I admit: It would be somewhat disappointing to write articles, only to realize that nobody reads it. WordPress is my favorite blogging platform as I get detailed statistical data who in the world is reading MCUonEclipse:
For the Eclipse and Processor Expert lovers of this world: there is another Eclipse based IDE you can use: ThunderBench made by Emprog:
They support a range of ARM based devices, including the Freescale ones I’m using. So I downloaded the v3.24 30 day trial from their download page last week. Finally I have found some time to try it out. Could this be an alternative to use my Freescale FRDM boards with Processor Expert?
The Eclipse IDE is in my view the best IDE in the world :-). But it is not the fastest one: All the functionality and comfort has a price, and such a Java and highly flexible IDE requires its resources. The Eclipse community is continuously addressing that concern, and for example the Eclipse Juno 4.2 IDE in CodeWarrior for MCU10.5 shows this nicely: things are much smoother compared to the Eclipse Indigo 3.7 in MCU10.4. But if you feel that you do not want to use Processor Expert because it is too slow, then I have a trick how to improve performance by a factor of 10 :-).
Microsoft has released the Windows 8.1 Preview. So you can try out the next update of Windows 8. In short: Do NOT use Windows 8.1 Preview if you are using a Freescale FRDM board! Otherwise you will not be able to change the OpenSDA firmware (MSD or debug application).
Well, I have not used it personally: I never use ‘test’ or ‘preview’ versions on my ‘production’ machine. It is ok to try things out on separate ‘scratch’ machines, but not on something I need to have stable for my work. Well, some of the students in my INTRO class were not able to resist and downloaded and installed Windows 8.1 Preview on their machines. With the result that the OpenSDA Bootloader does not work with Windows 8.1 Preview:
It seems that the problem exists as well with the Windows 8.1 ‘final’ release.
In this semester course, students (and myself too, of course :-)) are building a Mini Sumo Robot. That robot is using the Freescale FRDM-KL25Z board with an ARM Cortex-M0+ on it. Today I’ll give an introduction to the ARM core to the class, and timing is right: this morning I have found an excellent overview about ARM microcontroller and tools written by Jay Carlson.: Getting Started with ARM Microcontrollers.
This is the first part of a multi-part tutorial on setting up a free and functional GNU gcc + Eclipse + debugger environment for use with the Freescale FRDM-KL25Z board.
List of Tutorials
- Part 1: Setting up ARM GNU tool chain
- Part 2: Setting up Eclipse IDE
- Part 3: Setting up the debugger (P&E and Segger)
- Part 4: Setting up Processor Expert
- Part 5: Setting up FreeRTOS Kernel Awareness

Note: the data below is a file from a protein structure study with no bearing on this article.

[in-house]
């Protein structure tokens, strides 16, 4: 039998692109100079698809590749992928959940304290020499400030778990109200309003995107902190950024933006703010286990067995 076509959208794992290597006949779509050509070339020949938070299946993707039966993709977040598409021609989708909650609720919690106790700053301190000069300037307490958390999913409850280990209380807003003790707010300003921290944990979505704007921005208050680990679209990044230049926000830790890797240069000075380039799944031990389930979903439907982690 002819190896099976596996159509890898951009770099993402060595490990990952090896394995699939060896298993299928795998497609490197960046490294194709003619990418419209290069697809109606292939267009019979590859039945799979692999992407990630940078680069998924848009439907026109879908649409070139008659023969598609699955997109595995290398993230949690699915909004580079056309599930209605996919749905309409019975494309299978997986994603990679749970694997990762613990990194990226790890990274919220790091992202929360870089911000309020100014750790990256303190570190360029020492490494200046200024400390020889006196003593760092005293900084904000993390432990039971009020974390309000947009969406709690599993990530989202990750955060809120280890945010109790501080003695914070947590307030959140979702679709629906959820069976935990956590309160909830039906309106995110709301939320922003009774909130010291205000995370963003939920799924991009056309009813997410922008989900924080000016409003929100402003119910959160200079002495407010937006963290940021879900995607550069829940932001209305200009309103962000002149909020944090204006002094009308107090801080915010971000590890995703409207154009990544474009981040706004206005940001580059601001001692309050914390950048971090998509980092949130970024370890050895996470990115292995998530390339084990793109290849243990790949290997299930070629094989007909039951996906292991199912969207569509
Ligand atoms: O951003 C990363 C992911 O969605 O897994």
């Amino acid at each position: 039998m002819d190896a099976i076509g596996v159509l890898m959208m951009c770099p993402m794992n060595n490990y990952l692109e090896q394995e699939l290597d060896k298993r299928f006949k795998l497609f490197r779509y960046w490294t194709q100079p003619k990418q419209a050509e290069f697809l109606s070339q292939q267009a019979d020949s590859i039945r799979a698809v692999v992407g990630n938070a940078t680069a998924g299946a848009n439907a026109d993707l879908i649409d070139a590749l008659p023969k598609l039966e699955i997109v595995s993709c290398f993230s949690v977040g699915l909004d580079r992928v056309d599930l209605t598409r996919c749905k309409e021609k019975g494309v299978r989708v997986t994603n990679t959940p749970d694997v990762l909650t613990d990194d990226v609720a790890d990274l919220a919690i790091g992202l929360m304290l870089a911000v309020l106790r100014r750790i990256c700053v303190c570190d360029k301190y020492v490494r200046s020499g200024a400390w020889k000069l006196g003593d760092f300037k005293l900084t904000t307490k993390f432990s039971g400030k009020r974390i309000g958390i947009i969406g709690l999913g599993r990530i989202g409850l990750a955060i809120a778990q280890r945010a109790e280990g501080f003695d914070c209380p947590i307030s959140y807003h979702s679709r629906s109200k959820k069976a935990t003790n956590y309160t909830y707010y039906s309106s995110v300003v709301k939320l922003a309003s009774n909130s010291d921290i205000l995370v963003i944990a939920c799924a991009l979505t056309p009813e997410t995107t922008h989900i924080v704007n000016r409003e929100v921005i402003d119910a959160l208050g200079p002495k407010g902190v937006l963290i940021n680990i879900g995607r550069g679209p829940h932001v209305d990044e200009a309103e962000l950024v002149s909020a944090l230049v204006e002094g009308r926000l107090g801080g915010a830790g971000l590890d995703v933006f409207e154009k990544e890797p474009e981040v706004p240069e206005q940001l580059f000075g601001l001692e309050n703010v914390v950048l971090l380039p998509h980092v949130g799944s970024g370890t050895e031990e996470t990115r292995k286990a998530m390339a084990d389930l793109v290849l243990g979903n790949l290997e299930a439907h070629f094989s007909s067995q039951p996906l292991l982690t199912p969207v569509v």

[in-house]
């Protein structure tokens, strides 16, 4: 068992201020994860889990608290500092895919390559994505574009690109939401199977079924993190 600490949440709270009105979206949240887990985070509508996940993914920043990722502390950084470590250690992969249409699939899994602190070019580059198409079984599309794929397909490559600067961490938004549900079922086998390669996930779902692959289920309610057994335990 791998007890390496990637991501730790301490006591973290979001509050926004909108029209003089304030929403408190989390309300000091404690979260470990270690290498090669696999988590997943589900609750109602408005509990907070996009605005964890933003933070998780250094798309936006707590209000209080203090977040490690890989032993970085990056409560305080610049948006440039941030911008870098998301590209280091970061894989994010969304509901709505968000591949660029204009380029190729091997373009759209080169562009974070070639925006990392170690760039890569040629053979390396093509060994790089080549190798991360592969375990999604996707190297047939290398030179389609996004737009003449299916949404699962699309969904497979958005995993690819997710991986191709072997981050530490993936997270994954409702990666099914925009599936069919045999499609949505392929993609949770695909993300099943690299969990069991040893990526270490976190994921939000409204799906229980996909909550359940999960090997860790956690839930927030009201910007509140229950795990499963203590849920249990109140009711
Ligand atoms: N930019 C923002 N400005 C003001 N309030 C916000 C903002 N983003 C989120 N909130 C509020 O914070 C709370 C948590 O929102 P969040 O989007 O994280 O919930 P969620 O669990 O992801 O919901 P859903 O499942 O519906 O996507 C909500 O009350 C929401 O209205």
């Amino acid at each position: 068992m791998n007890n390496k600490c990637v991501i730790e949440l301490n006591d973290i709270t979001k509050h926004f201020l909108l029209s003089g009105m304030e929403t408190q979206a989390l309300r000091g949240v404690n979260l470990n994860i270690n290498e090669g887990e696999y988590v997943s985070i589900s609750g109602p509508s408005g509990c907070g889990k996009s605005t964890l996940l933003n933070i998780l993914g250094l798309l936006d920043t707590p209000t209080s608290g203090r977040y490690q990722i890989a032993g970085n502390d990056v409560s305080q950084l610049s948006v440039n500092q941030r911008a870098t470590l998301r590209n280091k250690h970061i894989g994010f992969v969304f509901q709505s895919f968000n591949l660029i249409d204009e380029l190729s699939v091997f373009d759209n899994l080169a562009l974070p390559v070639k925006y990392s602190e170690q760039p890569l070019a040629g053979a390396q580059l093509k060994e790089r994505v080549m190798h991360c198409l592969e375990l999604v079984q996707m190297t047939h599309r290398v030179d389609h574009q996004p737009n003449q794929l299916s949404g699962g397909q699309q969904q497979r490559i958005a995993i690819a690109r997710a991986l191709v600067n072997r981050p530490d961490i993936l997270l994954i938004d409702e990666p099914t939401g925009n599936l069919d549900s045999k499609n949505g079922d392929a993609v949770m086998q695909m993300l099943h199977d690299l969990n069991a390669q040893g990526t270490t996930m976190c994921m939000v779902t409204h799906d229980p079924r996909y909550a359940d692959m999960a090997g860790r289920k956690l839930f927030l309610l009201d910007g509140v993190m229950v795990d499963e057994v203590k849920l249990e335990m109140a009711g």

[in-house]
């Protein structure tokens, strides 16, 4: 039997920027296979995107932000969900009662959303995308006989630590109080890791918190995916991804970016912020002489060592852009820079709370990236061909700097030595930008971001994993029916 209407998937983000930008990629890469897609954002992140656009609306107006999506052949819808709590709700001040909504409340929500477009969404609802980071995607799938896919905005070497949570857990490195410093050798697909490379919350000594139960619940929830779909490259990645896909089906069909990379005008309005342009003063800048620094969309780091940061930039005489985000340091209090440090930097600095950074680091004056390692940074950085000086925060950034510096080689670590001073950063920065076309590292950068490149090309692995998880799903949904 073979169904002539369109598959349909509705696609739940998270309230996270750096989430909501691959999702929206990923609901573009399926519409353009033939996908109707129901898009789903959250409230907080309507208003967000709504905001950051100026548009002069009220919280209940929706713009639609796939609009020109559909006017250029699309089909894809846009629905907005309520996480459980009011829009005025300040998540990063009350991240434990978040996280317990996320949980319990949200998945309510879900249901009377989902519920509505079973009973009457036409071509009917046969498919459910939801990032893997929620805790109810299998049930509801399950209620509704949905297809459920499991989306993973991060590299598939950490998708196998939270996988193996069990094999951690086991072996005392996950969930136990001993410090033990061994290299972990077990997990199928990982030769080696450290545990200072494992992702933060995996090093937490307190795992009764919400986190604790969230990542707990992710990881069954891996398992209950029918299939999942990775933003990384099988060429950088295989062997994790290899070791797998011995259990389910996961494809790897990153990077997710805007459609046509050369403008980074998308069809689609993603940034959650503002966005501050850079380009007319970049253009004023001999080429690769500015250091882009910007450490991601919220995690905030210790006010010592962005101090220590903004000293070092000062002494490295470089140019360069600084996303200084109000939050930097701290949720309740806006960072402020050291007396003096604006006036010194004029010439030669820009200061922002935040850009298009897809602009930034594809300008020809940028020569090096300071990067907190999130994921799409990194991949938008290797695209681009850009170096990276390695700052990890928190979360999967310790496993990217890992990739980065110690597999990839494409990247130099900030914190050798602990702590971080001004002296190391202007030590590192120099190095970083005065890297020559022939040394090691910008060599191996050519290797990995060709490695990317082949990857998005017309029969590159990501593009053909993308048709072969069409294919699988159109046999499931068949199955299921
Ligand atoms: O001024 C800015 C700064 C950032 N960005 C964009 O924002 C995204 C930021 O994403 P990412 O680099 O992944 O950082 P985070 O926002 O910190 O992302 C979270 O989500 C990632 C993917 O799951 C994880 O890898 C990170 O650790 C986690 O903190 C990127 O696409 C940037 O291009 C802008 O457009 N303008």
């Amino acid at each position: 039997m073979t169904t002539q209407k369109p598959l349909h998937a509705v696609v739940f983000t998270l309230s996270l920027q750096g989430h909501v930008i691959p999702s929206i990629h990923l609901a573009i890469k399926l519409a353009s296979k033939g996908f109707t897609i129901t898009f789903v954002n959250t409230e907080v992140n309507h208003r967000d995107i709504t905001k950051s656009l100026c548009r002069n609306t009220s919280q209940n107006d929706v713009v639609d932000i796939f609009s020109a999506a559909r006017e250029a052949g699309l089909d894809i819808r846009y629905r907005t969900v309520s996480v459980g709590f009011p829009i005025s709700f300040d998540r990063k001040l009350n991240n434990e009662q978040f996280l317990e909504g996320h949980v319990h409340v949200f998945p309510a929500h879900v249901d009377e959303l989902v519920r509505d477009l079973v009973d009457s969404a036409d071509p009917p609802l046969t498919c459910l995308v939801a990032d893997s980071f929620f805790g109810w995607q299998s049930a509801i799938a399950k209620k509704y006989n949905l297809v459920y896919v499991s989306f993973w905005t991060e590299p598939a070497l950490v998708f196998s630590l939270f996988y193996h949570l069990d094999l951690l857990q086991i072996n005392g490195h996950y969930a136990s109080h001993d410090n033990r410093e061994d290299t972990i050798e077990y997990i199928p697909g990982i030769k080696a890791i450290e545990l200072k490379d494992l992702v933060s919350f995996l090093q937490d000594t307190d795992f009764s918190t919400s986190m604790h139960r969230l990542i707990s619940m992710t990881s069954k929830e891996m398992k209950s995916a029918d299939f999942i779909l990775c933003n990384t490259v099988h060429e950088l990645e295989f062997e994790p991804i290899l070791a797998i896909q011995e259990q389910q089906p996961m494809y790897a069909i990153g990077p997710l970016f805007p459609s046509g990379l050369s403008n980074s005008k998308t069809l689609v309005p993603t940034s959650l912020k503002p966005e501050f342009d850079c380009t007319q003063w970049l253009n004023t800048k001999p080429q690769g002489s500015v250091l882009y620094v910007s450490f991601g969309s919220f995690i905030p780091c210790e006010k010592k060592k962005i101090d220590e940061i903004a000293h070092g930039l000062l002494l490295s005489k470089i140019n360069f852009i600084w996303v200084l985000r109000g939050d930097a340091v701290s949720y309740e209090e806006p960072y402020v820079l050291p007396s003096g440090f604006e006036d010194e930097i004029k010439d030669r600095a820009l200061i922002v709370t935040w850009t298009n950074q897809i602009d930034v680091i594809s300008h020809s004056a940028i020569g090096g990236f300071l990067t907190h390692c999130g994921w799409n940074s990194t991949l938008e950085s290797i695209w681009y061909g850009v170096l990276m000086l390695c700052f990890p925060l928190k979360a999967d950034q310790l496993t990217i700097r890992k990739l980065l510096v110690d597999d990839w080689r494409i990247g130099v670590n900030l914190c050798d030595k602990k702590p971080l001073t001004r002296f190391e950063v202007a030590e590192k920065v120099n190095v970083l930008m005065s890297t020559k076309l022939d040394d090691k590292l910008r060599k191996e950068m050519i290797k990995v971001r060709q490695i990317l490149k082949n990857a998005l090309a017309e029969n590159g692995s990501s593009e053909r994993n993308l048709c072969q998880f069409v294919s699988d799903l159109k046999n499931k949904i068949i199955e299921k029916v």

- Part 6: Linux Host Support with OpenOCD and CMSIS-DAP
In this first part, I’m showing how to install the GNU ARM tool chain to build a ‘blinking LED’ application for the FRDM-KL25Z. With 100% free tools
Summer finally has arrived in Switzerland. Yes, I live in a moderate climate zone, but if the outside temperature goes above 28-30° Celsius as these days, then sleeping at night is not that comfortable as it should be in my view. Luckily, I’m in a good constructed house with good insulation, so it takes a few days until it heats up. But I love to keep the temperature below 25° Celsius, especially at night. I do have a heating system which combines geothermal and solar heating. The question is: how can I use it for cooling during hot summer days? The solution: some extra plumbing, a Freescale Tower system and the Freescale FRDM-KL25Z board
Yesterday was a great day: The book “Software Engineering for Embedded Systems” finally arrived :
Why I’m excited about this? Because I had the honor to contribute a chapter to that book
Usually I do *not* use floating point numbers in my projects. For this, I select ‘None’ during the project creation in CodeWarrior for MCU:
But what if I need to change my mind later? How to change such a ‘no-floating-point-needed’ project to one with floating point format support?
Freescale has released this week an updated version of CodeWarrior: version 10.4. I’m usually not switching a tools version in the middle of a university semester. Unless I see a real benefit, and the risk is low. Well, I have used it now for a few days, and I have decided to move my projects from 10.3 to 10.4. Why? Read on…
How many times have I seen this:
I have a strong opinion, and a rule for using
“Do *not* use printf()!”
In my view: the world needs more engineers to solve all the problems.
Question: How to recruit future engineers?
Answer: Show young people that engineering is a lot of fun!
When I have asked by a student last year if I’m uing Git, I said “Git what?”. Yep, a shame I did not know what Git was a this time. But it is never to late to learn new things.
I was coming from CVS, moved to the successor of it (SVN) and was happy with it. Especially with having a local SVN server and repository, that was (and still is) a great thing. But to truely collaborate with a worldwide community, it is time to use something different: Git.